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Why you should never buy an UNWEANED baby parrot

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Why you should never buy an UNWEANED baby parrot

Postby pchela » Mon Jun 21, 2010 5:20 pm

There is a strongly held belief that says that hand raising and weaning a baby parrot will insure that it bonds to the hand feeder and will make a wonderful, loving, tame pet for life. As this is the only possible reason I can understand for a person wanting to buy an unweaned chick, I'd like to point out the falsehood of this myth. A baby parrot is raised for a certain amount of months by its parents in the wild. During this time it is fed and taught to eat, drink and socialize properly. When the rearing is complete, the juvenile parrot will branch out on its own, searching for other juveniles to socialize with and eventually for a mate. The bird leaves its parents and bonds strongly with another bird. The new relationship does not leave any room for the parents. When you hand feed a parrot, you are its parent. When it reaches maturity, more likely than not, it will choose another person in the household to bond with because its instincts tell it that's what it should do. So clearly, if you want a parrot to bond with you, you should not be its hand feeder. The idea that hand feeding a baby parrot will create a strong bond between the feeder and the parrot is false. It is much better to allow a good breeder to hand feed and wean your baby correctly. This insures a healthy, happy baby who will be free to bond with you. Let the breeder be the person the baby abandons when it is ready to move on!

I've offered one compelling reason to buy a weaned parrot but here are several more.

Aspiration
Hand feeding a chick may look simple but it is anything but. There are so many things that can go wrong. Aspiration occurs when formula is pushed into the lungs which can lead to pneumonia and death. All it takes is one push of the syringe and your bird can aspirate and will most likely die.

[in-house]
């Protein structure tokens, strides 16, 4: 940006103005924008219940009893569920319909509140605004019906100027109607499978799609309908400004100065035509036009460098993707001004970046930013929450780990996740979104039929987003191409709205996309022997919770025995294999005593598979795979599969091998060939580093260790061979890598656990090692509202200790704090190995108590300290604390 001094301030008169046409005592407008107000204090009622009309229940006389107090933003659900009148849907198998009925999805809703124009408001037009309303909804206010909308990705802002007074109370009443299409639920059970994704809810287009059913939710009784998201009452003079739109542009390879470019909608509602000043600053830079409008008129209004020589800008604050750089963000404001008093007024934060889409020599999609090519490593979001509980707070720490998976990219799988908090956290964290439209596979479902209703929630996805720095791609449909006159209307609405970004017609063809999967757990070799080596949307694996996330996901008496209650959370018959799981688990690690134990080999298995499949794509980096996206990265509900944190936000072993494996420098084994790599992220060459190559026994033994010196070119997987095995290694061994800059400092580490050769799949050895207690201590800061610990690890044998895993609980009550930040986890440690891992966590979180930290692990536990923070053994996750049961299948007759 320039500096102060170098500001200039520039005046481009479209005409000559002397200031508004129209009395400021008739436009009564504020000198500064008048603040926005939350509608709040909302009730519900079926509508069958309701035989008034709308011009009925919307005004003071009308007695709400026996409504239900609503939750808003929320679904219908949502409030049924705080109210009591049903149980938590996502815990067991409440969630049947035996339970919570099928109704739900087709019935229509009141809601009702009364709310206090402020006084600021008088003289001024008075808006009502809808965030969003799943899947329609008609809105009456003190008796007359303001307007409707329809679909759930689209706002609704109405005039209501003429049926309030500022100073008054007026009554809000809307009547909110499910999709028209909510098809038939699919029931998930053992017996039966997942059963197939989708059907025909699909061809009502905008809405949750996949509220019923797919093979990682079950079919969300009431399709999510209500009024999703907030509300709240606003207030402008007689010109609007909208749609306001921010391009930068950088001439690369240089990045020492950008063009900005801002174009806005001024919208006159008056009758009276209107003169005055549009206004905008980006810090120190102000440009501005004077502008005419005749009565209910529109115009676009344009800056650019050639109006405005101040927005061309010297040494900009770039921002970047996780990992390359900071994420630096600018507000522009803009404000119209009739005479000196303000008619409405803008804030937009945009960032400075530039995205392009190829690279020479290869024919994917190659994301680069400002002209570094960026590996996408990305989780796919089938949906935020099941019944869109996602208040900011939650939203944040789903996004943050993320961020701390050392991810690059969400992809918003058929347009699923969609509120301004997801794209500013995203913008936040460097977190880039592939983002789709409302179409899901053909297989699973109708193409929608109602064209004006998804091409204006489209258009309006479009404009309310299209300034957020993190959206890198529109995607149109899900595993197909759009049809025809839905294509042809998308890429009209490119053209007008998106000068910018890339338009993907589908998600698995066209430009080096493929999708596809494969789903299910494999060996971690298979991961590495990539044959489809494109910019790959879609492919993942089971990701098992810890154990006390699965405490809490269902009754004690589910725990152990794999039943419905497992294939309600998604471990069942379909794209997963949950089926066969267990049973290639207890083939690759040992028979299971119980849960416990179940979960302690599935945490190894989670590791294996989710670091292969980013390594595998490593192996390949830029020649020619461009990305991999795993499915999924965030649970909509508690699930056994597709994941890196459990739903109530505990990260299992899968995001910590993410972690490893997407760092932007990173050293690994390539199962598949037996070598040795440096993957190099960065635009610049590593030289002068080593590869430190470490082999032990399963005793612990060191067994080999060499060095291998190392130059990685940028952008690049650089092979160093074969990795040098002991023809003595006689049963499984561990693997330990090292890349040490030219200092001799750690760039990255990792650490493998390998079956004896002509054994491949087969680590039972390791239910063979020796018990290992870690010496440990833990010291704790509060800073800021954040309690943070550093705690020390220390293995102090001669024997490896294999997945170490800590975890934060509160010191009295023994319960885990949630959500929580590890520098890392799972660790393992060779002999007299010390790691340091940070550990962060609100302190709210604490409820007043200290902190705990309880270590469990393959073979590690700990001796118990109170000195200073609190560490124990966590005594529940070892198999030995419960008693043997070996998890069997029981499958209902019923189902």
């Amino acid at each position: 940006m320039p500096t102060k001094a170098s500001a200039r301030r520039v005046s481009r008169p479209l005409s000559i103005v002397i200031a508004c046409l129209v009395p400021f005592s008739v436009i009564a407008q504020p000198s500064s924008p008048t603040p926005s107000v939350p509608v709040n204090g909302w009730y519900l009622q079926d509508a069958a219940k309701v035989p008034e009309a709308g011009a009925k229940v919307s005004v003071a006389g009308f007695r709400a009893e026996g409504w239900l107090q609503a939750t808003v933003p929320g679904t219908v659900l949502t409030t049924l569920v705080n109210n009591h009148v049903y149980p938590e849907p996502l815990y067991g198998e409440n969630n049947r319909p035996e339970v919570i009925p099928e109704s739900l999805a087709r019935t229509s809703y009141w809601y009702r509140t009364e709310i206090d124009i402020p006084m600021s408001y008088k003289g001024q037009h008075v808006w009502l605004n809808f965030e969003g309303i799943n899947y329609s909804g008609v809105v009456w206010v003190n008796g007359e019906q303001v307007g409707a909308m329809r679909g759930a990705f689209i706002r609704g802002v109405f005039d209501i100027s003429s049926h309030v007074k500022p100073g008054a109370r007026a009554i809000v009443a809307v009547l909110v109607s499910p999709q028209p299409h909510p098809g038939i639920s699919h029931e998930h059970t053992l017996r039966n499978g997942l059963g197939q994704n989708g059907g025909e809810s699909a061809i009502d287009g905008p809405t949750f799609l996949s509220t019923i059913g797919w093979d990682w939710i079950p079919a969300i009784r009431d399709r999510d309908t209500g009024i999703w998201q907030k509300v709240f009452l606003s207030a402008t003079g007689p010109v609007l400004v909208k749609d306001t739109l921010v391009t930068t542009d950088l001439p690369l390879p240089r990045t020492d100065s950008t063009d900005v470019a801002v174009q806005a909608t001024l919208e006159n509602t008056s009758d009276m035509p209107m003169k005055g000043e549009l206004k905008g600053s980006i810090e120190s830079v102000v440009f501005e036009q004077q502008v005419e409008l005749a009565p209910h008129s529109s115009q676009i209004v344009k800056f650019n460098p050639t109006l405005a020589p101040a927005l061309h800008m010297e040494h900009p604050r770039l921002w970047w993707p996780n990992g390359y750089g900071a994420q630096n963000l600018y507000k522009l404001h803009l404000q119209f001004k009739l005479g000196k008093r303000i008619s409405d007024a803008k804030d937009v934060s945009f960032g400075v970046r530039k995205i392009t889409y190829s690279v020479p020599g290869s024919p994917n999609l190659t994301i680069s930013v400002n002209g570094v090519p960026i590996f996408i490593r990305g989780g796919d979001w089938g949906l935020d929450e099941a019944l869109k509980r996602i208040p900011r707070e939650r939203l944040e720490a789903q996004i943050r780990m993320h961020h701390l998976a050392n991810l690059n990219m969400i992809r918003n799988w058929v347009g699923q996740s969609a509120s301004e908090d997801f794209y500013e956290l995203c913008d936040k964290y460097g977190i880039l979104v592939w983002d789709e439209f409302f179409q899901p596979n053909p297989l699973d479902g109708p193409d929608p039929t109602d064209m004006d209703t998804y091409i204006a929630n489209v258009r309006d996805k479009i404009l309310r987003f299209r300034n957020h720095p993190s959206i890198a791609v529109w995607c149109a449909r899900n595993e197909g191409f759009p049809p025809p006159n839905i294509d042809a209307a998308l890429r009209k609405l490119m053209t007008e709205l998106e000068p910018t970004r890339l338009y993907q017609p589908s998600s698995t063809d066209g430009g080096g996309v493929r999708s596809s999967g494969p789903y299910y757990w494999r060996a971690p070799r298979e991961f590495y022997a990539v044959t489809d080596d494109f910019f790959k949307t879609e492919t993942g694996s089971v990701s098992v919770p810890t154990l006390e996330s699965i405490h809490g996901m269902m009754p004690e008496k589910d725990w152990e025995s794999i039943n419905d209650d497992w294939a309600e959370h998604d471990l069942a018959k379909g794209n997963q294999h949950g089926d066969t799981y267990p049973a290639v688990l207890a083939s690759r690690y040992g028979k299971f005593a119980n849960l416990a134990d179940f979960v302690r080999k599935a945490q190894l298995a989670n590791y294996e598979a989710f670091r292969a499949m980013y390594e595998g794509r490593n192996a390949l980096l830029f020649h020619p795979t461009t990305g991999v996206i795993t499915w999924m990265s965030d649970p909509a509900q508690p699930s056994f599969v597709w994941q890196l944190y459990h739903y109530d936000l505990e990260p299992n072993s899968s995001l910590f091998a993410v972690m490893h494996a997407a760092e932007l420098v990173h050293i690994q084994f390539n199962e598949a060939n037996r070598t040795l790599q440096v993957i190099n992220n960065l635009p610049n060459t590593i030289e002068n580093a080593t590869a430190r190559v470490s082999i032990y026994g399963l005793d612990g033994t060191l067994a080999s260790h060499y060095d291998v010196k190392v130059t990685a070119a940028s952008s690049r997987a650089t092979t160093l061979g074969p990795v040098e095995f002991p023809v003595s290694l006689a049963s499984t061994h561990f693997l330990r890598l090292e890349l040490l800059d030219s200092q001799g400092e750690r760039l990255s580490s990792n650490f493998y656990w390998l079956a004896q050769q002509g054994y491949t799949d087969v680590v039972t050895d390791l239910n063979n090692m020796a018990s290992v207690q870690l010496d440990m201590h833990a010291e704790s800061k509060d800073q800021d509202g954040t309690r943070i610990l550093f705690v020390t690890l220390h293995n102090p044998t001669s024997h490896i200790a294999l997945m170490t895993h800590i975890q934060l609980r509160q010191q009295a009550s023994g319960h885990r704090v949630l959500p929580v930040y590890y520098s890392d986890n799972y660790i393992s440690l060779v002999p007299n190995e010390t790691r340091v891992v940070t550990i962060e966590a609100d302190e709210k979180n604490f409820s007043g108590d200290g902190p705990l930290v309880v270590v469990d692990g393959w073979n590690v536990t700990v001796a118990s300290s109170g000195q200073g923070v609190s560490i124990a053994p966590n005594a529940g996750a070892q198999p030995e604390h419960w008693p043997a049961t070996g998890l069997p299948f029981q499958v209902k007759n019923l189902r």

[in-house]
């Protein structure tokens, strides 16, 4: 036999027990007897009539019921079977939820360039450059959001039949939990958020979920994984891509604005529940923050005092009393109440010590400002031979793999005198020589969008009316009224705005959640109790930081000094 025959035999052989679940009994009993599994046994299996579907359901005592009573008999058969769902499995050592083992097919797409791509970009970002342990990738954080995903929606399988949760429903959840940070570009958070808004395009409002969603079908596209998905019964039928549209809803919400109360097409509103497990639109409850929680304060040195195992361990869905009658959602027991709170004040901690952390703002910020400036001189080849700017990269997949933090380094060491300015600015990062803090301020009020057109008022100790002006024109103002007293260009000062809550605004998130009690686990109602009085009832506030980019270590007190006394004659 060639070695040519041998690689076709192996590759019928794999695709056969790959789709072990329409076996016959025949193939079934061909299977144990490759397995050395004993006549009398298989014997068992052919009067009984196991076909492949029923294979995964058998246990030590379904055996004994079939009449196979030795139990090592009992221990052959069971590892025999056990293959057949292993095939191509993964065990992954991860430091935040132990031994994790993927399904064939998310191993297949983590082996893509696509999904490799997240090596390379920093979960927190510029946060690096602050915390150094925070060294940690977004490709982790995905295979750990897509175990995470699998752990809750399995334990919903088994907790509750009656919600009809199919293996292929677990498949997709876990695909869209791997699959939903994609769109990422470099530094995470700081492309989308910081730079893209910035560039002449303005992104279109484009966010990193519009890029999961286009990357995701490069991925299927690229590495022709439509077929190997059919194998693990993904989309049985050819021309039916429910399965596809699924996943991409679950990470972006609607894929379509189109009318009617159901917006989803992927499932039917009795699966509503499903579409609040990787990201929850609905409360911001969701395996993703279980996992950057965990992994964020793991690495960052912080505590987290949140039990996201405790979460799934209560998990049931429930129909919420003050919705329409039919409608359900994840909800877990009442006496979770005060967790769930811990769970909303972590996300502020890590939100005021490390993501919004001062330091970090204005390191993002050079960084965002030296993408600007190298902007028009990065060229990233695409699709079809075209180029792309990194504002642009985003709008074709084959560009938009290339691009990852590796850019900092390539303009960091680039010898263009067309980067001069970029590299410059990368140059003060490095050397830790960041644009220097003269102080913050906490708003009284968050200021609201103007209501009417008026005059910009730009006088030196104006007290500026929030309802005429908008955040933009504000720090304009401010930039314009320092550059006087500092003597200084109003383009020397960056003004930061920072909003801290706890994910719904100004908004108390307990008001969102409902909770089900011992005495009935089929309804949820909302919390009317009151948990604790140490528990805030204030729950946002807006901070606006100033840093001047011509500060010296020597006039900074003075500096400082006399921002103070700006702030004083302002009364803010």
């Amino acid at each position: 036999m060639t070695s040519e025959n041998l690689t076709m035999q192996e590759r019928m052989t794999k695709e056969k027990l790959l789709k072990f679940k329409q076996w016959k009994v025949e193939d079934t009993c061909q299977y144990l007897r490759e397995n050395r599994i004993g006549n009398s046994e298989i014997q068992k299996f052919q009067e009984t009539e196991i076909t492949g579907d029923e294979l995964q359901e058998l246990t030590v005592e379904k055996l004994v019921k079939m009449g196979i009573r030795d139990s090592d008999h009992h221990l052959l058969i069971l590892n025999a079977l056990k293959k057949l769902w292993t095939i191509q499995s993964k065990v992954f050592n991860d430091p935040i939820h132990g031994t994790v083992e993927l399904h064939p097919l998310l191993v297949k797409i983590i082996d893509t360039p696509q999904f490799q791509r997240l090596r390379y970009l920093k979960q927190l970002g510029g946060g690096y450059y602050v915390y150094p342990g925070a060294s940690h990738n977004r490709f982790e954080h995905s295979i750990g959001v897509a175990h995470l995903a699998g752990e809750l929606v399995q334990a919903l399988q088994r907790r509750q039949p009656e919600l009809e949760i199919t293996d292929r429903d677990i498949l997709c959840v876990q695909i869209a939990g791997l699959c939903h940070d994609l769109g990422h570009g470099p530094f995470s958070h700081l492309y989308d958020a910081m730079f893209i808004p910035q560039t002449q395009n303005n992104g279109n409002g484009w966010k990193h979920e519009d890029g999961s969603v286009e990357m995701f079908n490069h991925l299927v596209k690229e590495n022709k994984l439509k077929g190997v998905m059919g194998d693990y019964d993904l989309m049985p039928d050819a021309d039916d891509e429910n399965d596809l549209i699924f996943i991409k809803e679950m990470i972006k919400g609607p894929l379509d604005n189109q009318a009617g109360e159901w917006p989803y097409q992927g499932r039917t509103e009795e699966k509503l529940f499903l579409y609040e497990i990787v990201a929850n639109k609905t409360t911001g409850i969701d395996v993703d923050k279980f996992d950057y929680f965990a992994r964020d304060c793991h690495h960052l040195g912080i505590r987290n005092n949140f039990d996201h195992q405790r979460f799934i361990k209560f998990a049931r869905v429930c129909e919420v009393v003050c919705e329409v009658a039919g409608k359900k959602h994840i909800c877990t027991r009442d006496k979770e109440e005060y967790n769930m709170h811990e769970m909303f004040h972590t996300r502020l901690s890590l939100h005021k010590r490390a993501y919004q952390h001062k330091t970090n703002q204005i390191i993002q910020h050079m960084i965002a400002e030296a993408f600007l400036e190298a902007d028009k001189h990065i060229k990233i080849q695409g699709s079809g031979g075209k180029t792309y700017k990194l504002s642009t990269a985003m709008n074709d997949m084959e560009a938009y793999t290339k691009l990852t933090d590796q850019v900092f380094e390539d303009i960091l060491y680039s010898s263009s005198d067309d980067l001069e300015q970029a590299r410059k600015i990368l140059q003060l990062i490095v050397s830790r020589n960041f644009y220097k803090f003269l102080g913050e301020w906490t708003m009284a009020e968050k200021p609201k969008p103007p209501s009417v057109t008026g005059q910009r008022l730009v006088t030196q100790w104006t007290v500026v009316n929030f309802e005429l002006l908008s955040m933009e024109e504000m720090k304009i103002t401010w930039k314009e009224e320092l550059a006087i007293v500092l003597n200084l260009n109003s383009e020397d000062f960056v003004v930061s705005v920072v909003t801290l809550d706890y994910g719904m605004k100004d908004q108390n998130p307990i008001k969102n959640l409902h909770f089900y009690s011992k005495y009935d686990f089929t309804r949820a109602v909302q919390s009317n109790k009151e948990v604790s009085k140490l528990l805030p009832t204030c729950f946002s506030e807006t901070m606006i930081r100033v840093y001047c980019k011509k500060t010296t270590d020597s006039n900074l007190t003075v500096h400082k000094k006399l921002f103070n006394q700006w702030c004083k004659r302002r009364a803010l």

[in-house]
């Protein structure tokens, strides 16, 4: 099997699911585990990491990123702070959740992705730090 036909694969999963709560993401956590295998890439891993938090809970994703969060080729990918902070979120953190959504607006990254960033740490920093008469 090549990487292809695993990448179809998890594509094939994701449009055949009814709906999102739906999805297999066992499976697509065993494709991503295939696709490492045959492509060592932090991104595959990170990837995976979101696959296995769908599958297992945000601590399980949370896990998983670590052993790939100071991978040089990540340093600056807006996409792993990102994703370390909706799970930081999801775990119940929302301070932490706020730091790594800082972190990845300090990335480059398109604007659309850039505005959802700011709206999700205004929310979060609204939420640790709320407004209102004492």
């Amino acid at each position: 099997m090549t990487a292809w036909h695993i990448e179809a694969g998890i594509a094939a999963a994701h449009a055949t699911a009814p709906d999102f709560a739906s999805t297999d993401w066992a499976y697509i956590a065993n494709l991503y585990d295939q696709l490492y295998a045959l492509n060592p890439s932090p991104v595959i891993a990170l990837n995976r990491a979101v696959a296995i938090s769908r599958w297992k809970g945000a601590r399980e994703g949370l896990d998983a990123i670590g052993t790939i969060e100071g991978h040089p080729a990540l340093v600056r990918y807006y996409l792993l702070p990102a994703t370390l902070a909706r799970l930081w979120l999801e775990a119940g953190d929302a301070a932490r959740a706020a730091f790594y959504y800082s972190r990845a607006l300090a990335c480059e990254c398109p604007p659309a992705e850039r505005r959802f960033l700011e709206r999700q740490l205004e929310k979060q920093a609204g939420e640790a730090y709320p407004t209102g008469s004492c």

Crop Burn Many people are unaware that a parrot must have formula that is at the perfect temperature. It can not be too hot or too cold. If the formula is too hot, it can lead to crop burn. This means that the formula can scald the chicks crop and actually burn a hole through its esophagus and crop. This is usually fatal, but if it's not, the burn can become infected which can also lead to death.

Sour Crop On the other side of the spectrum, if the formula is too cold, the chick can not digest it properly. It ends up sitting in the crop where it turns sour and eventually becomes infected. An infection which is not properly treated can lead to death. The average person had no idea how to tell if the crop is emptying properly.

Beak Deformities
Improper pressure from a syringe being pushed into a chicks beak can cause permanent deformities including scissor beak.

Starvation Some chicks do not beg when they are hungry. Some chicks fight being hand fed even when they are starving. A novice would assume that the chick isn't hungry if it refuses feedings. In addition, a young chick can sit in front of a bowl of food and starve to death as many chicks will refuse weaning foods if they are not being fed enough formula. A chick who is hungry is distressed and will be distressed until it is fed formula. It will not go out and explore new ways of eating if it is in distress from lack of formula.